Strong will learn more about Cards vs. UC

How good is Louisville (3-2)? Charlie Strong will learn a lot more about his Cardinals in their Big East opener against Cincinnati (2-3) Friday night at PJCS. The Bearcats, two-time defending Big East champions, have won 12 straight league games and will provide a stiff challenge for Strong's team.

Charlie Strong is going to find out how good his Louisville football team is Friday night against Cincinnati.

The Bearcats, the two-time defending Big East champions, have won 12 straight league games and appear to have found their groove under new coach Butch Jones, nearly upsetting No. 6 Oklahoma two weeks ago before routing Miami, OH last weekend 45-3.

Strong's defense, which shutout Memphis last week, might get its biggest test of the season against an explosive Cincinnati offense that averages 29.4 points and 416 yards total offense.

What makes UC's offense difficult to defend?

"They have playmakers," Strong said. "It is a good offense. They spread the ball around with the spread offense."

Louisville's defense could cause problems for UC with a strong pass rush.
Cincinnati running back Isaiah Pead has run for 366 yards in the Bearcats past two games and leads the Big East at 9.8 yards per attempt. Pead gives Jones' offense a strong presence on the ground.

Zach Collaros, Cincinnati's starting quarterback, leads the Big East in passing yards per game and is the league's most efficient passer. Collaros, who also is a threat to run outside the pocket, has plenty of weapons to throw to outside.

"Collaros can beat you with his feet or beat you throwing the football," Strong said.

UC wide receiver D.J. Woods leads the Big East in receiving yards per game (97.8) and receptions per game. He had 141 yards against N.C. State and 171 yards vs. Oklahoma.

Armon Binns is another primary target for Collaros. Binns has 24 catches and has scored four touchdowns this year.

With all those weapons, it's not surprising that Cincinnati's offense can strike quickly. On 24 scoring drives this season, UC is averaging 1:44 per score. Sixteen of the Bearcats 24 scoring drives this season have been under two minutes.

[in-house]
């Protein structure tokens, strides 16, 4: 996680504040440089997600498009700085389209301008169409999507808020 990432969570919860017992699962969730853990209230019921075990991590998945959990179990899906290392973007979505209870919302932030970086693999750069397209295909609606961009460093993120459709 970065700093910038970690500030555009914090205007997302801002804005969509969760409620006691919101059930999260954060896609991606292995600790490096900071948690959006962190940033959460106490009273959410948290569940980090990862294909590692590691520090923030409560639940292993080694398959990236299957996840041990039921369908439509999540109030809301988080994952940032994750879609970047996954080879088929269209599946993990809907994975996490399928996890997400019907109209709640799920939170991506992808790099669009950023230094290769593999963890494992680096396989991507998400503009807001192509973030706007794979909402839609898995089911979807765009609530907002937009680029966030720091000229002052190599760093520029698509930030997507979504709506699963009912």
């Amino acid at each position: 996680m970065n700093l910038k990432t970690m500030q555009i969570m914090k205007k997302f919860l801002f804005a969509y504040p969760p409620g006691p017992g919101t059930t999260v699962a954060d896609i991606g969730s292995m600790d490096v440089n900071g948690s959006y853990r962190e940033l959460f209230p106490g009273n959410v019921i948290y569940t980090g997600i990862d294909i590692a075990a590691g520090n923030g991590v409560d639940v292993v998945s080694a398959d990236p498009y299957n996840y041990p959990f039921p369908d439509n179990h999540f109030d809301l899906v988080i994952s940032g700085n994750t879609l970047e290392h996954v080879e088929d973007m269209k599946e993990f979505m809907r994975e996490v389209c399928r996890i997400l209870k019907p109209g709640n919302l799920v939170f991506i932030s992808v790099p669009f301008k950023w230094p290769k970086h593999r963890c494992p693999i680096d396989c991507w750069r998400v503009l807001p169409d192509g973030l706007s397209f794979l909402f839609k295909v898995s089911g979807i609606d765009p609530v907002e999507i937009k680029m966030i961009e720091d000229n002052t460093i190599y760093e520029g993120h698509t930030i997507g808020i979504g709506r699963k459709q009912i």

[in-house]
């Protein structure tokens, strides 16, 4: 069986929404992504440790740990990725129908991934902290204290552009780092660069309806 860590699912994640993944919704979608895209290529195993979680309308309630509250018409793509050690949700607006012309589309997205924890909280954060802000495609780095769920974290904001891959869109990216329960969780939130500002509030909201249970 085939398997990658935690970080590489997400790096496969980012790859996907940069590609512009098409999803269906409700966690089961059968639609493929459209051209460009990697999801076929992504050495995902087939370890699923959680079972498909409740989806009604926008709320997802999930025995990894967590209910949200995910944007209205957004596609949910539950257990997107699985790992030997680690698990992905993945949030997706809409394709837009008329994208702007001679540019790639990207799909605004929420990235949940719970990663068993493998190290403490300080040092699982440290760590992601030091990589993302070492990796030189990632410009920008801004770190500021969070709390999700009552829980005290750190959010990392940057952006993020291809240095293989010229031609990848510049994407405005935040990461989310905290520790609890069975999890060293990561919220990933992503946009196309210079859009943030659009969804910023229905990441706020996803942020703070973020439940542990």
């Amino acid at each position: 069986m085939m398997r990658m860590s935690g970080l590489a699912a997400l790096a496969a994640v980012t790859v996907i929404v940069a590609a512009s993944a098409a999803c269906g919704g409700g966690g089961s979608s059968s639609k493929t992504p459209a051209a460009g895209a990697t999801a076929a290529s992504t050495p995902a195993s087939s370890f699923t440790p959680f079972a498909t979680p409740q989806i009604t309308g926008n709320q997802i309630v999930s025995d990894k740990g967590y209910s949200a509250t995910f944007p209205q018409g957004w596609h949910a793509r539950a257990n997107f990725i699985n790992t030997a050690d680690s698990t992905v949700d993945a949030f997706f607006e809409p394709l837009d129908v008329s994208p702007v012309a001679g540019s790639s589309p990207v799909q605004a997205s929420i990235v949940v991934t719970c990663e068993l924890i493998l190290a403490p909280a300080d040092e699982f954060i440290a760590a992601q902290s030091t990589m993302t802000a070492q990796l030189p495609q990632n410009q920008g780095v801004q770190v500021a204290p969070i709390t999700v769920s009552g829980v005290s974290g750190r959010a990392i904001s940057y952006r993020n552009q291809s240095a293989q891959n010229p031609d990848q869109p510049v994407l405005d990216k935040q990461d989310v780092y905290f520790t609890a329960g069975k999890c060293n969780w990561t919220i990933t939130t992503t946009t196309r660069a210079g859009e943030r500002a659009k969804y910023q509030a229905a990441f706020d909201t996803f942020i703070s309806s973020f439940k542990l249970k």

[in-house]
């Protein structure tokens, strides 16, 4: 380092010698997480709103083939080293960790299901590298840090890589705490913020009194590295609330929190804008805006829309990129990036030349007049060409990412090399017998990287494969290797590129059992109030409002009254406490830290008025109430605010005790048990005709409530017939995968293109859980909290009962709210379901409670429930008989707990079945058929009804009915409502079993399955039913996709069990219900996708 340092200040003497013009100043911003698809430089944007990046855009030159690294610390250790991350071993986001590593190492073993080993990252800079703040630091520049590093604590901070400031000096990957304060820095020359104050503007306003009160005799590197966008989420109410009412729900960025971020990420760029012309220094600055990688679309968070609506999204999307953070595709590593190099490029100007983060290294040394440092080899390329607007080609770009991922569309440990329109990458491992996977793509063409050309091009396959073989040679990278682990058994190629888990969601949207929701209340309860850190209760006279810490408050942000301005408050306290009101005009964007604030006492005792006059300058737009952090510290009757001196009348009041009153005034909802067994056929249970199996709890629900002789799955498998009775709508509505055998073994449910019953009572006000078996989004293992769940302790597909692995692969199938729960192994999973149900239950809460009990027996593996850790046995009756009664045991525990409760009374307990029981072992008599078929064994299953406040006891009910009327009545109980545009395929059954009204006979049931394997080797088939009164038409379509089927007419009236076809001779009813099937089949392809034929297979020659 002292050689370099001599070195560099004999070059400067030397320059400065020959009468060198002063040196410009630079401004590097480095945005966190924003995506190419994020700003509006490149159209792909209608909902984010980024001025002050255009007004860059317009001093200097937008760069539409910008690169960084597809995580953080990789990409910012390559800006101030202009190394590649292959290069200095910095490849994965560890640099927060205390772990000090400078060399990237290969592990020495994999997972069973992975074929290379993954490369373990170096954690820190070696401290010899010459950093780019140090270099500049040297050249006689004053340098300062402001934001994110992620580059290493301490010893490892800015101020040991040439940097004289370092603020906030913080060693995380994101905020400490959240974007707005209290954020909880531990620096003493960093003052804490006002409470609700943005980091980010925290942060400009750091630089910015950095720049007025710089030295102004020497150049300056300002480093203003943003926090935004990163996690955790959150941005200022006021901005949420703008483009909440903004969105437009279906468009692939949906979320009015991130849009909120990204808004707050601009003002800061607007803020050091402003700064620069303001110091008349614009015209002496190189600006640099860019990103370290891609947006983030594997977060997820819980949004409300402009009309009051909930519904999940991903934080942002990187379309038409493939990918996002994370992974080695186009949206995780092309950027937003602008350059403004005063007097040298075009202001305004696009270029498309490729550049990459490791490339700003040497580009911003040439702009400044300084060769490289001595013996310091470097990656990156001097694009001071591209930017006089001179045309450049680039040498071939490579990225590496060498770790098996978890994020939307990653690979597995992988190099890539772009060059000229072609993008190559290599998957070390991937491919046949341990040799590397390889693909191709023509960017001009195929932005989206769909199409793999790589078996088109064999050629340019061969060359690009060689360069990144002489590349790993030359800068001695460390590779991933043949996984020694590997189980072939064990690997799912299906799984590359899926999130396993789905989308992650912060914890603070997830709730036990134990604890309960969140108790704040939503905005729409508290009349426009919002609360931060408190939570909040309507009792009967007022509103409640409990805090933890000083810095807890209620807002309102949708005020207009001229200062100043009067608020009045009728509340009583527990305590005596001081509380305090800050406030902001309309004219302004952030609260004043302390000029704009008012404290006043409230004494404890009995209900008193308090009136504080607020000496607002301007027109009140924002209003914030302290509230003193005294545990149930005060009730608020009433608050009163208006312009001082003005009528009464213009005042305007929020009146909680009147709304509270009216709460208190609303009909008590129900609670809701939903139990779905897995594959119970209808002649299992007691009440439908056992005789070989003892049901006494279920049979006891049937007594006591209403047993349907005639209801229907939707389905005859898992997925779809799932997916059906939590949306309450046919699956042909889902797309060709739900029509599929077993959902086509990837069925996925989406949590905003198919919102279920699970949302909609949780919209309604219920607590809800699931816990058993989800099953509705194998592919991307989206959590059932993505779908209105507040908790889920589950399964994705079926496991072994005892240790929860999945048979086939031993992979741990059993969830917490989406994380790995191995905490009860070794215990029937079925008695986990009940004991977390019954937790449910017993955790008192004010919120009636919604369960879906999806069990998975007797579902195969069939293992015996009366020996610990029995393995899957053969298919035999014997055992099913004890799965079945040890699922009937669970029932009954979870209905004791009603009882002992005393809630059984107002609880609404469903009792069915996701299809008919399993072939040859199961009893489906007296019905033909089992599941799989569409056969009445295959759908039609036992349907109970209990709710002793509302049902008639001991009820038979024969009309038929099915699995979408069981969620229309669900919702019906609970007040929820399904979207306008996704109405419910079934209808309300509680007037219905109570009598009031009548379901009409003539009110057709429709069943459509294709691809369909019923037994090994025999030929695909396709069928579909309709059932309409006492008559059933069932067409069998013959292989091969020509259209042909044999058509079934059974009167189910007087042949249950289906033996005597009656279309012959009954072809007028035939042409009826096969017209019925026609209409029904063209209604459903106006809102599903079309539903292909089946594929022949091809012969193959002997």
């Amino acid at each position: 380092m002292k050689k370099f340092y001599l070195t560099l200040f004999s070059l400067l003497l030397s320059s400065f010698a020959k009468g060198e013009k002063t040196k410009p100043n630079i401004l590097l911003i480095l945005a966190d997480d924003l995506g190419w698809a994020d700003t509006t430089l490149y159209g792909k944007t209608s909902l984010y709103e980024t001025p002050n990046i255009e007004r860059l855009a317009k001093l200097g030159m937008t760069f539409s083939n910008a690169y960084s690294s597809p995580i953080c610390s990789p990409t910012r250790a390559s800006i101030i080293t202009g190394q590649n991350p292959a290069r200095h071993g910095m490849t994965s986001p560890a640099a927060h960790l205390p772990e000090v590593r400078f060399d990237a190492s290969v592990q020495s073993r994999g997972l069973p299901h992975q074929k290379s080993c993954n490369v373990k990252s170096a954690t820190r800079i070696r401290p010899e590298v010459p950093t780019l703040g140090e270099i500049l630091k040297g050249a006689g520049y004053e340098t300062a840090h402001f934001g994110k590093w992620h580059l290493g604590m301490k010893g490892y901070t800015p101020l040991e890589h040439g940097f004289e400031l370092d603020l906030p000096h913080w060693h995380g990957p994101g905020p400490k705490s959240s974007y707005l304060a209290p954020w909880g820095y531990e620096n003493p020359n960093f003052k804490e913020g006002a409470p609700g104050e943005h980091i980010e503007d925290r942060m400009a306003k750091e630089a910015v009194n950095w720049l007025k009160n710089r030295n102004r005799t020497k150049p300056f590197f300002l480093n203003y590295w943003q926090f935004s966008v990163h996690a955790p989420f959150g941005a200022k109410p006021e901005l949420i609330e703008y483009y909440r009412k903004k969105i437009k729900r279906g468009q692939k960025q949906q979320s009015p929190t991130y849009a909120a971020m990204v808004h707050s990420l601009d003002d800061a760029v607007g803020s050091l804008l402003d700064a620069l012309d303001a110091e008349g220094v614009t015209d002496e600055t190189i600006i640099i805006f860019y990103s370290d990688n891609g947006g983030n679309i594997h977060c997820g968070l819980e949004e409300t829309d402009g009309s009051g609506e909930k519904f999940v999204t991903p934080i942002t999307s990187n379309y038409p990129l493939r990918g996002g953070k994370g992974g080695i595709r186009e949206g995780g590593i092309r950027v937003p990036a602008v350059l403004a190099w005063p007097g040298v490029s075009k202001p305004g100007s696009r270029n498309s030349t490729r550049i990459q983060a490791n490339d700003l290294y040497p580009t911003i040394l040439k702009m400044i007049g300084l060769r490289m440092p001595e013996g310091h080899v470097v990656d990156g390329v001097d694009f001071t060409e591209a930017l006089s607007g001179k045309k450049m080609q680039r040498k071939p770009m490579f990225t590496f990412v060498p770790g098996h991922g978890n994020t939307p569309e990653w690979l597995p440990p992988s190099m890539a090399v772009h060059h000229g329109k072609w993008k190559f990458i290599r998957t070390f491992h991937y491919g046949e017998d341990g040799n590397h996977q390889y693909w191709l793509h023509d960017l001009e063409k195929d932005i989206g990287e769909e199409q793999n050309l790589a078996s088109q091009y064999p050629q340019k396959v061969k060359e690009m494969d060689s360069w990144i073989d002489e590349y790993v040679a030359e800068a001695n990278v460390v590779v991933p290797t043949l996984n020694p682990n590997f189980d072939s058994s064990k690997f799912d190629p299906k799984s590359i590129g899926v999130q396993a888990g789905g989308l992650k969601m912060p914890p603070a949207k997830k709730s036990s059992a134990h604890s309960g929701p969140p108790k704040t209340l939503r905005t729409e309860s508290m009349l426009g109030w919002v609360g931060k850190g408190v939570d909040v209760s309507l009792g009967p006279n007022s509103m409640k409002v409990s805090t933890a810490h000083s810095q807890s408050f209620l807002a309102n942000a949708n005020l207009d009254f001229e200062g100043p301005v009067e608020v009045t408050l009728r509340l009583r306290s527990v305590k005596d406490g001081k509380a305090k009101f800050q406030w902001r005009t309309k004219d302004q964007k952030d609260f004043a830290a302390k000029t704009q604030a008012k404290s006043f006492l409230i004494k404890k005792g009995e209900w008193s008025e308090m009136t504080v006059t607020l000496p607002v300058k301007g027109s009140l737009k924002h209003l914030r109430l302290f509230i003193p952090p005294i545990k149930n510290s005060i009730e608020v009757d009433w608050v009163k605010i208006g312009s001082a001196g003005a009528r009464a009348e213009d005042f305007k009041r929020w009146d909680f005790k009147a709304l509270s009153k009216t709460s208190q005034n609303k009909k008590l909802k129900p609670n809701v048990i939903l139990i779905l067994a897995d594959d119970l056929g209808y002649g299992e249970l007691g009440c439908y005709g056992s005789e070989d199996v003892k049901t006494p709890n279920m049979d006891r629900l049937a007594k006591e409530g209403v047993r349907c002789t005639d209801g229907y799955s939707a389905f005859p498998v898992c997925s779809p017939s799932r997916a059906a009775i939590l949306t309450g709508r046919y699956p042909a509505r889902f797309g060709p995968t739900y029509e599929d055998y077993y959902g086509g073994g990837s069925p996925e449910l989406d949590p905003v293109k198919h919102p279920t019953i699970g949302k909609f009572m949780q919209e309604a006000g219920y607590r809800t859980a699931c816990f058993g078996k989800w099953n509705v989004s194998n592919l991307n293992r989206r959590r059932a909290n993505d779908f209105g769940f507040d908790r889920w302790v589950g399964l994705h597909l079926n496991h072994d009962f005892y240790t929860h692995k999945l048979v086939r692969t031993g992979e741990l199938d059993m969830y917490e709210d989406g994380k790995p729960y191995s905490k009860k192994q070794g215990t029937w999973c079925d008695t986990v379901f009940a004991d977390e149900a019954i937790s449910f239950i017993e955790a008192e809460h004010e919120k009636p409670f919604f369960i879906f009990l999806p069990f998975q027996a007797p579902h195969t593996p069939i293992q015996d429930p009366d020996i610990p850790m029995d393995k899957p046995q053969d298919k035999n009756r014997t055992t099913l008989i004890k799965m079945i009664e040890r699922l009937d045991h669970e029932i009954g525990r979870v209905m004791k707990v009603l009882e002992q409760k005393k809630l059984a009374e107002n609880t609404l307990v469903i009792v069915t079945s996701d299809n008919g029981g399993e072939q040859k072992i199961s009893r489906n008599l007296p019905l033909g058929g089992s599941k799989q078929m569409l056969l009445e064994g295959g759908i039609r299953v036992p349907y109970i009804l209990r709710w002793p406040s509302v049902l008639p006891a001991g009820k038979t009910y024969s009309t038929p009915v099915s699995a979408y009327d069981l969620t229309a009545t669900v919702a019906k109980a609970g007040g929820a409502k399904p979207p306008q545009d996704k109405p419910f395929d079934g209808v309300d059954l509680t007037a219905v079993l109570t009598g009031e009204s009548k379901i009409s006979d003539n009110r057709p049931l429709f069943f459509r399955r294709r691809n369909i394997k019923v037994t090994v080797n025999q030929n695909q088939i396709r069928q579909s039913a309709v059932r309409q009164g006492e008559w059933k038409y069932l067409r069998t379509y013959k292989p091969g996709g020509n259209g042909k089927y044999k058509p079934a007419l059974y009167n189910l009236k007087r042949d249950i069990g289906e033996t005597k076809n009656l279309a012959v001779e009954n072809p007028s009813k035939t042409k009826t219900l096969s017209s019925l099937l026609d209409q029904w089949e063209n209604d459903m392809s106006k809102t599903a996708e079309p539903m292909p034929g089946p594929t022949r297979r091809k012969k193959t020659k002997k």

Can Louisville slow down Cincinnati's offense?

Louisville's first task will be to stop Pead and the UC running attack, which has been a challenge for the Cardinals this season.

While the Louisville defense held EKU and Memphis under 100 yards rushing, Kentucky, Oregon State and Arkansas State all enjoyed solid success on the ground. Kentucky (230) and Arkansas State (200) both rushed for over 200 yards against Louisville, while Oregon State ran for 177 yards.

With Pead leading the way, Cincinnati averages 178 yards rushing this year. But that number is a little deceptive. The Bearcats were held under 100 yards rushing in their first three games, including a season-low 15 yards against Fresno State. Though UC did rush for 156 yards against Oklahoma, Cincinnati padded their stats with a 384 yard explosion against Miami, OH last Saturday.

Louisville's defense could disrupt Cincinnati's offensive game plan with pressure.

"They're very active on defense," said Cincinnati coach Butch Jones. "They lead the conference in sacks and third down efficiency on defense. They do so many things to create one on one matchups. So it's going to be a great challenge for us."

The Bearcats offensive line has been vulnerable against opposing pass rushes this season, allowing a league-high 19 sacks. Making matters worse, Cincinnati will be without starting tackle Alex Hoffman, who will be replaced by redshirt freshman Andre Cureton.

The Cardinals rank third nationally with 3.6 sacks per game and defensive end Rodney Gnat leads the Big East with 6.5 sacks this season. Louisville's pressure has come from all over the field as 10 different players have registered sacks.

The key for Louisville? Slowing down Isaiah Pead and the Cincinnati running attack.

If Louisville can stop the run, forcing Collaros to throw to move the chains, the Cardinals could cause problems for Cincinnati's high-powered offensive attack Friday night at PJCS.

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